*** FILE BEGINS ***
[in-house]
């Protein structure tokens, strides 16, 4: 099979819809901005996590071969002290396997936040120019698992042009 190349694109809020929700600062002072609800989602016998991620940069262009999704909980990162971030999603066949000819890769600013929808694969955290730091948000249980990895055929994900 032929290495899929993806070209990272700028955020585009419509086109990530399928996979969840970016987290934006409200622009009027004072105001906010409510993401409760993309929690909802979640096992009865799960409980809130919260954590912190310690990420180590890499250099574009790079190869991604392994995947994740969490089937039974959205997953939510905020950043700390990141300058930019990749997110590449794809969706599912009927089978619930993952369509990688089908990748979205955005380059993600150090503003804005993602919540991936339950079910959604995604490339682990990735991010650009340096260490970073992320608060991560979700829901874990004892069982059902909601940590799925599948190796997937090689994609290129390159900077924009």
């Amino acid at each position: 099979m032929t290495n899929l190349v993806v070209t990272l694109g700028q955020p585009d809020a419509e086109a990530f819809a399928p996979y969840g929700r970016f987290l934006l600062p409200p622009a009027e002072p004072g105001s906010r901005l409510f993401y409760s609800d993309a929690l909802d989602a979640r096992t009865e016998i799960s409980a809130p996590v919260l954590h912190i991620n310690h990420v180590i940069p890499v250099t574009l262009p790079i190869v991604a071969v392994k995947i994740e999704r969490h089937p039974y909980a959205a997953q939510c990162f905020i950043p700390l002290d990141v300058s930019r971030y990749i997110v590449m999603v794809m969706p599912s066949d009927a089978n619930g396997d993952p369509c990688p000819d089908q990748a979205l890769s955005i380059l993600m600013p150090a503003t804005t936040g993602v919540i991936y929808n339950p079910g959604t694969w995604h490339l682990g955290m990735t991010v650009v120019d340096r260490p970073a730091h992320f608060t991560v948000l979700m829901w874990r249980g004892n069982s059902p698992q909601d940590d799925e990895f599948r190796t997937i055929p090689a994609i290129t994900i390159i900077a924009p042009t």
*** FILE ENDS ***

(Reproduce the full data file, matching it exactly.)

[in-house]
């Protein structure tokens, strides 16, 4: 099979819809901005996590071969002290396997936040120019698992042009 190349694109809020929700600062002072609800989602016998991620940069262009999704909980990162971030999603066949000819890769600013929808694969955290730091948000249980990895055929994900 032929290495899929993806070209990272700028955020585009419509086109990530399928996979969840970016987290934006409200622009009027004072105001906010409510993401409760993309929690909802979640096992009865799960409980809130919260954590912190310690990420180590890499250099574009790079190869991604392994995947994740969490089937039974959205997953939510905020950043700390990141300058930019990749997110590449794809969706599912009927089978619930993952369509990688089908990748979205955005380059993600150090503003804005993602919540991936339950079910959604995604490339682990990735991010650009340096260490970073992320608060991560979700829901874990004892069982059902909601940590799925599948190796997937090689994609290129390159900077924009």
């Amino acid at each position: 099979m032929t290495n899929l190349v993806v070209t990272l694109g700028q955020p585009d809020a419509e086109a990530f819809a399928p996979y969840g929700r970016f987290l934006l600062p409200p622009a009027e002072p004072g105001s906010r901005l409510f993401y409760s609800d993309a929690l909802d989602a979640r096992t009865e016998i799960s409980a809130p996590v919260l954590h912190i991620n310690h990420v180590i940069p890499v250099t574009l262009p790079i190869v991604a071969v392994k995947i994740e999704r969490h089937p039974y909980a959205a997953q939510c990162f905020i950043p700390l002290d990141v300058s930019r971030y990749i997110v590449m999603v794809m969706p599912s066949d009927a089978n619930g396997d993952p369509c990688p000819d089908q990748a979205l890769s955005i380059l993600m600013p150090a503003t804005t936040g993602v919540i991936y929808n339950p079910g959604t694969w995604h490339l682990g955290m990735t991010v650009v120019d340096r260490p970073a730091h992320f608060t991560v948000l979700m829901w874990r249980g004892n069982s059902p698992q909601d940590d799925e990895f599948r190796t997937i055929p090689a994609i290129t994900i390159i900077a924009p042009t």